As I watched the Write India video the other day, I teared up and realized I wanted to tell the stories of my stories, the lessons I learned, and express my gratitude for the Write India program.
Usha pushed herself up. Pain weighed down her limbs as she switched off the fan. She went over to the dining room table and collapsed into a chair. Her shoulders heaved as silent sobs escaped her lips. She rose from the chair and moved it under the fan. She climbed onto the chair and draped the dupatta over the fan's stainless steel blades. As she readied to tie the dupatta around her neck, the fan switched on. The dupatta flew out of her hand and on to the floor.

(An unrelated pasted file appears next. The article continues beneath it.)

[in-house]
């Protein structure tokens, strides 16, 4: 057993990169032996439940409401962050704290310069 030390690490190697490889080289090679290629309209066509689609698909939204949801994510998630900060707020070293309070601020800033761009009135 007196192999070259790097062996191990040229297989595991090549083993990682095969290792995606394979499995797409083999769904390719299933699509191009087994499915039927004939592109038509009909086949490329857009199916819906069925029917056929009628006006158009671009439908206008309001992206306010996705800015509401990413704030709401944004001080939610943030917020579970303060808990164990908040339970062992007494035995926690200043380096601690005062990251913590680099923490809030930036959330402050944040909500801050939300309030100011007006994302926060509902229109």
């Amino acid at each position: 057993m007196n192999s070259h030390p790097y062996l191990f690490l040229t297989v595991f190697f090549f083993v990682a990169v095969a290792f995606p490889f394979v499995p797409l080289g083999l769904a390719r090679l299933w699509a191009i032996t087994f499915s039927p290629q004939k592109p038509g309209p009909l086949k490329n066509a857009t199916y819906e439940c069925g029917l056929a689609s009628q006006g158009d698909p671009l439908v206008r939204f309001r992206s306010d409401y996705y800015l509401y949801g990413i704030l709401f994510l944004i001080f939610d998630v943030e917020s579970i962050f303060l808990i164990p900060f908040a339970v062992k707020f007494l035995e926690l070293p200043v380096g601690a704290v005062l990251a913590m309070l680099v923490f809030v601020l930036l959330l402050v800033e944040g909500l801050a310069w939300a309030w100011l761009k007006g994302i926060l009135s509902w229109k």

“These wounds look self-inflicted,” said the nurse pointing to the bandage on Divya’s left wrist. “Is it about a boyfriend, dear?” “No, ma’am.” “A half-boyfriend then? I hear the girls have those now.” Divya hated this line of questioning. Why did it always have to be about a boy?
You’re standing in the middle of the quad and looking around at all the rich, smart kids and thinking: “How did I get here? Why did they pick me? I’m not good enough. I don’t deserve this.” But, you’re wrong. So very wrong.
“Dam kya hai? (What is the price?)” So far, this Hindi phrase is one of the few that I have been able to master effectively. Understanding the cost of an item is key to assessing its value. When Brian and I have asked how much it costs to go to college, the answers have always … Continue reading What price perfection?